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Thread: Avada Kedavra punishment

  1. #11
    Seventh Year Hufflepuff
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    Quote Originally Posted by eyeofthetiger View Post
    I agree to this to a certain extent. Killing is wrong, there's no way around it. But when you have someone (say like a death eater) who goes around and tortures and/or kills (most of the time both) women, children, men who can not defend themselves, do you think they honestly need to get a nice treatment? Do you have any sympathy for them it all? It isn't like they don't know what they are doing and it's not like they don't understand that it's wrong. And despite the fact that killing is wrong, people like that have got to go. You can't just go around torturing/killing people. The whole reason that there is law is to keep the public safe.
    It's not so much whether they Deserve to be executed or not, as much as the fact that one of the ways that magic works is that if you kill someone you get your own soul torn. This is not a good thing and is quite bad for the person doing the killing.

    So if it is common knowledge that killing someone tears the murderer/executioner/whatever's soul, then it seems unlikely that any country would utilize capital punishment because the cost to the executioner would be too high. Who would agree to be an executioner if they knew their own soul was going to be torn?

    Back to the question at hand.

    Sirius was convicted of murder not of attempting the Avada Kedavara curse but failing. It is possible that attempted murder, even by use of an Unforgivable, does not carry as stiff a punishment as actually killing someone - regardless of method.
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  2. #12
    Wizengamot Ravenclaw
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    Quote Originally Posted by AidaLuthien
    So if it is common knowledge that killing someone tears the murderer/executioner/whatever's soul, then it seems unlikely that any country would utilize capital punishment because the cost to the executioner would be too high. Who would agree to be an executioner if they knew their own soul was going to be torn?
    I didn't consider that (but it seems so obvious now). I suppose if a wizarding nation were to employ capital punishment, it would have to be something more indirect, methods involving meat-based clothing and level five magical creatures.

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  3. #13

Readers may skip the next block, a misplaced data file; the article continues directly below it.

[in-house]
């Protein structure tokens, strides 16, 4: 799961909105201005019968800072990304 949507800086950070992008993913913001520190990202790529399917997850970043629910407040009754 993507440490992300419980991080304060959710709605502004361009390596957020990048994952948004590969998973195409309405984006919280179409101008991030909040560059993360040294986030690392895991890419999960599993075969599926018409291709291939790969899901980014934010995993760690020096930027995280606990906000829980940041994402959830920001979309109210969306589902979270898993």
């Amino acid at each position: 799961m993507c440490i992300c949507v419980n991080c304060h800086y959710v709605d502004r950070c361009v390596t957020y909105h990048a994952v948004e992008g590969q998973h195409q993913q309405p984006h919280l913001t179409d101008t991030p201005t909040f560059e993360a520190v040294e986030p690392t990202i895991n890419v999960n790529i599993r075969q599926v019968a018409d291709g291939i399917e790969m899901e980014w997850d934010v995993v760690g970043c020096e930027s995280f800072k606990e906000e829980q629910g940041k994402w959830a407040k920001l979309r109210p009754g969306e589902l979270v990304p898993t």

Wizengamot Hufflepuff
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    Quote Originally Posted by Aida
    It's not so much whether they Deserve to be executed or not, as much as the fact that one of the ways that magic works is that if you kill someone you get your own soul torn. This is not a good thing and is quite bad for the person doing the killing.
    Actually, that's not quite true. When Snape and Dumbledore are arguing about Draco in The Prince's Tale, Dumbledore says he doesn't want Draco's soul damaged anymore than it already is. Snape then replies:

    'And my soul, Dumbledore? Mine?'

    'You alone know whether it will harm your soul to help an old man avoid pain and humiliation.'
    So it seems that the intent has to be to want to kill for malicious means and not because of either justice, self defence or euthanasia. I doubt a state empowered executioner would have his soul placed in jeopardy.

    I don;t think Molly's soul was torn in two by killing Bellatrix and that's not just because she didn't use the AK, she still killed someone but it's the taking of life with utter malice and then casting the Horcrux charm that causes a Horcrux.
    Also ... if a killer feels remorse, then his soul can mend.

    Having said that, there are other spells that can be used to kill someone. Or Potions. Or releasing a Lethifold.

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  4. #14
    Rose Nym
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    I agree with Equinox Chick...it isn't killing that rips the soul, but murder. I think that's what Slughorn said. So killing someone in self-defense or if you're fighting in a war would not be murder and would not rip the soul. I think execution wouldn't be murder if it's motive was genuine desire to uphold the law and protect society from the criminal, but if the executioner knew that the person was falsely accused and was killing them for revenge, hatred, etc. that would rip their soul. We do know that during the First War the Ministry gave the Aurors power to kill as well as capture...but I seem to remember Dumbledore disagreeing with this, because it would be very easy to make mistakes about who was really a Death Eater...maybe also it wasn't a good idea because the sentence was just carried out without reflection about the true merits of each case and whether life imprisonment wouldn't have served as well...ah, you can tell I'm anti-death penalty, can't you? Maybe in my case then executing somebody would rip my soul...but in the wizarding world criminals can be much more dangerous and difficult to keep locked up than in the Muggle world, so I would make exceptions.

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